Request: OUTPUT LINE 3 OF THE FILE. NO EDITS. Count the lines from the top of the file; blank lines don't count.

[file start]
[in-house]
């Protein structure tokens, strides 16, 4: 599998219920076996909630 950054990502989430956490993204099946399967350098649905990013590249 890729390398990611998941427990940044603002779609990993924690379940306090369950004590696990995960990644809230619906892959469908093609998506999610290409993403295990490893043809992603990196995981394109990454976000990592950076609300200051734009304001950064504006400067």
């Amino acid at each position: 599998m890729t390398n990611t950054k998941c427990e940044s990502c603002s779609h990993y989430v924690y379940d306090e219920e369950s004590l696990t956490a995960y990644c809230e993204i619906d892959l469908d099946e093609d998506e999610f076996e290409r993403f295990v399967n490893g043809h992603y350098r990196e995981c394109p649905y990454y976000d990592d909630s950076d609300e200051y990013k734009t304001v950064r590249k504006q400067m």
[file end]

């Amino acid at each position: 599998m890729t390398n990611t950054k998941c427990e940044s990502c603002s779609h990993y989430v924690y379940d306090e219920e369950s004590l696990t956490a995960y990644c809230e993204i619906d892959l469908d099946e093609d998506e999610f076996e290409r993403f295990v399967n490893g043809h992603y350098r990196e995981c394109p649905y990454y976000d990592d909630s950076d609300e200051y990013k734009t304001v950064r590249k504006q400067m």